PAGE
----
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Put a Bonus to Work This Holiday Season

Nov 30, 2020 3 min read Beth Braverman

Key takeaways

  • Set aside a small portion to treat yourself.
  • Get rid of high-interest debt.
  • Save for short- or long-term goals.

 

If you’re among those who’ll get a bonus as this challenging year comes to a close—as one-third of U.S. companies say Opens in new window they’ll give to all employees—congratulations! While doing a great job can be its own reward, getting a financial windfall in recognition of that work feels pretty great, too.

It can be tempting to spend that cash on post-holiday gifts or a winter getaway to someplace warm. But rather than simply spending your bonus, make a plan to use it in a way that moves you toward your financial goals and reduce your stress for the rest of the year. That doesn’t mean you can’t have any fun with your bonus. Set aside a portion of the cash (say, 25% or so) for a much-deserved splurge, then consider using the rest of the money for one of the following:

 

 

Pay down debt

Credit card debt often balloons this time of year, as Americans turn to plastic to help finance their holiday shopping. Eliminating high-interest debt, no matter when you racked it up, is a great way to use your bonus to better your financial situation.

Paying off debt that carries a 16.43% interest rate (the current average for credit cards, according to the Federal Reserve Opens in new window) guarantees a return you can’t beat with any other type of investment. Plus, once you’ve gotten rid of that debt, you’ll have more discretionary income each month to enjoy, and likely a higher credit score as well.

Focus on the account that has the highest interest rate. Once that amount is paid off, shift any extra income toward paying off the account with the next-highest rate. Paying off student loans or your mortgage may also be a worthwhile goal, but since those loans typically have lower rates and some tax benefits, you may want to focus on other financial goals first.

 

Set up an emergency fund

Maintaining a rainy-day fund is essential to your long-term financial security. If you get hit with an unexpected expense like a car repair or an ER visit, you’ll have easy access to the cash if needed to pay it off. That cushion means that you’re less likely to run up additional debt on your credit card or turn to other sources of cash, such as a 401(k) withdrawal, which can have long-term consequences.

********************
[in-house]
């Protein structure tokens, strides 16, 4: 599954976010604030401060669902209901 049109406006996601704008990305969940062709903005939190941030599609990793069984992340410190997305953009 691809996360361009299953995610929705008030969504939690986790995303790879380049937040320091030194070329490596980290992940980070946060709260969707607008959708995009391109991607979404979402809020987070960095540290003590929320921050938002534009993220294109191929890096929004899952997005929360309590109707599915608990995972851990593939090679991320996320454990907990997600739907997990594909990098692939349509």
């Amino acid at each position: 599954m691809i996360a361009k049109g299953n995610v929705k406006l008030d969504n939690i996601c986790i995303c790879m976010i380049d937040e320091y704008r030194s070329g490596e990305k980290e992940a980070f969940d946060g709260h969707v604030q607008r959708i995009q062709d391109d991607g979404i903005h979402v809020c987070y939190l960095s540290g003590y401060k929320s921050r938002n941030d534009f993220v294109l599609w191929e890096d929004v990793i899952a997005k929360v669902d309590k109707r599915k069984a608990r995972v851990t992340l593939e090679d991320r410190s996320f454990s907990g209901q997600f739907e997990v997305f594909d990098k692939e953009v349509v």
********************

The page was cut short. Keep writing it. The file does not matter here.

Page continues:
Aim to have three to six months’ worth of nondiscretionary expenses in your emergency fund. You’ll need less money if you’re single without dependents and secure in your job, and more if you’re supporting a family or working in the gig economy.

 

 

Save for retirement

Prudential’s 2020 Financial Wellness Census found that nearly half (48%) of Americans are worried about their financial future. The first step toward ensuring yours is to start saving for retirement as early as possible.

Aim to max out your savings in tax-deferred retirement accounts. In 2021, you can stash up to $19,500 in your workplace 401(k) or similar plan ($26,000 if you’ll be at least age 50 by year-end). Even if you’re unable to hit your savings limit right now, anything you can set aside can help set you up for a more secure retirement. Try to increase the amount you save each year.

 

Put it toward short-term goals

If you’ve paid down high-interest debt and are on track to meet your emergency and long-term savings goals, you can think about how your bonus can help you prepare for a short-term goal, such as buying a new car or renovating your home. Figure out exactly how much money you’ll need to make your goal a reality, and set up a separate account just for that purpose. Designating a specific account for a financial goal will help you avoid the temptation of tapping into those funds for discretionary spending.

 

What you can do next

Take a look at your overall finances to figure out the best way you can deploy your bonus to help meet both your short- and long-term money goals. If you’re feeling overwhelmed, consider sitting down with a financial advisor who can provide advice based on your specific circumstances.

Footnotes

Beth Braverman is a freelance writer covering personal finance, parenting and careers. Her work has appeared in dozens of publications, including Consumer Reports, CNBC.com and CNNMoney.com. She lives with her family in Westchester County, N.Y.

 

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